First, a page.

The Contours of Punjabi Poetry

Author: N. S. Tasneem

Publisher: Jaswant Printers, Ludhiana

Year of Publication: 2005

Pages: 160

Price: Rs. 200; $ 15


Book Review


By Rajesh Kumar Sharma


            N. S. Tasneem is a prolific writer and critic who has written 24 books in Punjabi, English and Urdu. The Contours of Punjabi Poetry, the 25th and latest, is a work of both literary criticism and translation. The book is divided into two sections. The first is a selection of his articles on Punjabi poetry and poets that he has written over a period of some thirty years. The second is a selection of Punjabi poems in translation, including two by Tasneem himself.


Tasneem’s principal strength as a literary critic is that he reads with taste and kindness. He is entirely free from the cultivated prejudices of many ‘enlisted’ academic critics. You never find him straining to prove a point by a complicated argument. Regarding his reader as an intellectual equal, he shares his experiences of literature with modesty and grace. To read him is, therefore, always pleasant. And it makes you nostalgic for the kind of criticism that has almost entirely receded into the past.


            But the old style criticism has its problems also. For instance, it easily succumbs to platitudes, often cherishes a limited literary sensibility, and is frequently impressionistic. The sheer pleasure of reading, in other words, often gets in the way of critical judgement.


Tasneem’s book serves its purpose quite well insofar as it is intended for the lay reader who wishes to acquaint himself with the Punjabi poetry. There are the required biographical notes and descriptive accounts in addition to critical readings and translations. But there is one conspicuous shortcoming: in spite of their wide range in terms of the historical period, the “contours” are not quite comprehensive. The reason lies, probably, in the nature of the project; it is a collection of individual articles written as personal responses to the work of various Punjabi poets at different points of time. Indeed Tasneem has carefully avoided the temptation to revise the articles for the sake of fitting them into the uniform project of a book. Yet one wonders why he has not given, in either section of his book, any representation to the long and powerful tradition of radical and revolutionary poetry of Punjab. No selection can be representative, for instance, without Pash who gave a new idiom and force to Punjabi poetry.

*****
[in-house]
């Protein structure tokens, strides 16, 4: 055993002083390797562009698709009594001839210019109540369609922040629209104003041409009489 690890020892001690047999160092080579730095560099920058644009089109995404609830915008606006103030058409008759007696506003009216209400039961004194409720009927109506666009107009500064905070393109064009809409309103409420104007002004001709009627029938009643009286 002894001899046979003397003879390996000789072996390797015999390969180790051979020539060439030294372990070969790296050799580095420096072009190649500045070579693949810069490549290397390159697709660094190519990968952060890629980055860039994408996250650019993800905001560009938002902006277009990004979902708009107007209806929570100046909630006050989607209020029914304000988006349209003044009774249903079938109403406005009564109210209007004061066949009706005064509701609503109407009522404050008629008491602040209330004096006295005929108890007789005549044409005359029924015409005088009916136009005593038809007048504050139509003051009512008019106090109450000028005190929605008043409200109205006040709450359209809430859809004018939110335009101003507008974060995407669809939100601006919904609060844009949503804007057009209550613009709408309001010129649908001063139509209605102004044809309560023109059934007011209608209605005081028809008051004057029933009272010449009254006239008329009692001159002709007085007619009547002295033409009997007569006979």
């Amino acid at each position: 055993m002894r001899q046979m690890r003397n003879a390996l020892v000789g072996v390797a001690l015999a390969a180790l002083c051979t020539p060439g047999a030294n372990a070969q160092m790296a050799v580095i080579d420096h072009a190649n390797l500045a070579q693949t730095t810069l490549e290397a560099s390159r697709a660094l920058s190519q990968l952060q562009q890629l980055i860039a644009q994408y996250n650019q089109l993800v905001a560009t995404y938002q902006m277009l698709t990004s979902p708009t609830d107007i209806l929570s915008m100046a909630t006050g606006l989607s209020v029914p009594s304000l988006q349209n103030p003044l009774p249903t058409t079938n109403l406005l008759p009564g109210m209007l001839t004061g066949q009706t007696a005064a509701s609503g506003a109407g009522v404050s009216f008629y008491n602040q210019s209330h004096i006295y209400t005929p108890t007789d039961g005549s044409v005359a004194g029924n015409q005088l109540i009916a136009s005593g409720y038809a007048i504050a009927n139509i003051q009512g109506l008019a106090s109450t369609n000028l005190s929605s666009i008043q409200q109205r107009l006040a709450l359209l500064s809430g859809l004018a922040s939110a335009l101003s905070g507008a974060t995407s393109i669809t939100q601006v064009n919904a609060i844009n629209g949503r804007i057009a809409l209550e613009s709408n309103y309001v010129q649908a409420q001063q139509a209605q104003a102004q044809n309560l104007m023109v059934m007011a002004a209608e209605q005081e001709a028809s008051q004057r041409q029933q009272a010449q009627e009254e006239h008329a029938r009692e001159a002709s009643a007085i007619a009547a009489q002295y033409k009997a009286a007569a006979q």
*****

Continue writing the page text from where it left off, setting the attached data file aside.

Punjab’s women poets are, however, well represented, even when some of them are of the radical feminist kind. Tasneem’s observations on the poetry of Manjit Tiwana and Amar Jyoti are particularly insightful and introduce the reader to the strong feminist voices in Punjabi. The sweeping generalizations on the nature of women and men, though, betray the disadvantages of a position that has not been theoretically worked out:


Perhaps woman is by nature reticent to express her thoughts and feelings. . . . Whereas man easily identifies himself with woman, she rarely does so with the opposite sex. The main reason appears to be that woman is generally obsessed with her own longings and deprivations. She has not a single thought to spare for the aspirations and frustrations of man.


Obviously, the discipline of criticism has little room for such judgements.


There is also an article on Punjabi poetry across the border which helps to enlarge the scope of the book. It is one of the best articles in the collection, the others being on Qadiryar, Mohan Singh, Shiv Kumar, Ishwar Chitarkar and Suba Singh.


Tasneem’s accomplishment as a translator of poetry is uneven. His style can be stilted and vacuous, as in the translations of Qissa Puran Bhagat, Bhai Veer Singh’s three poems, Dewan Singh Kalepani’s The Storm, and Surjit Patar’s A Duologue. But at its best, it is precise, understated, and unobtrusive like invisible glass, as in this translation of Harbhajan Singh’s The Nondescript:


My door opens like a yawn

I sweep myself inside from the street.

The humidity covers me up,

as in the open air

I always find myself naked.


Other delightful translations include Gurbhajan Gill’s That Poem Was Not Mine, Harbhajan Singh Deol’s Coffee House, Amrita Pritam’s I Say unto Waris Shah, and Dr. Vanita’s Yashodra. The translation of Yashodra masterfully captures the irony and the poignancy of the original, as it is evident in the very first stanza:



            Not you but Yashodra

            will seek Nirvana this time.

            No longer she wants to remain cooped up

            in your palace with decorated walls.


            With the talent at his command, Tasneem would have served his readers and himself better had he cast his net wider and retained only the finest fish. But perhaps his gentlemanly kindness did not let him exercise the necessary ruthlessness.



April 2005



Rajesh Kumar Sharma

Department of English

Punjabi University, Patiala – 147002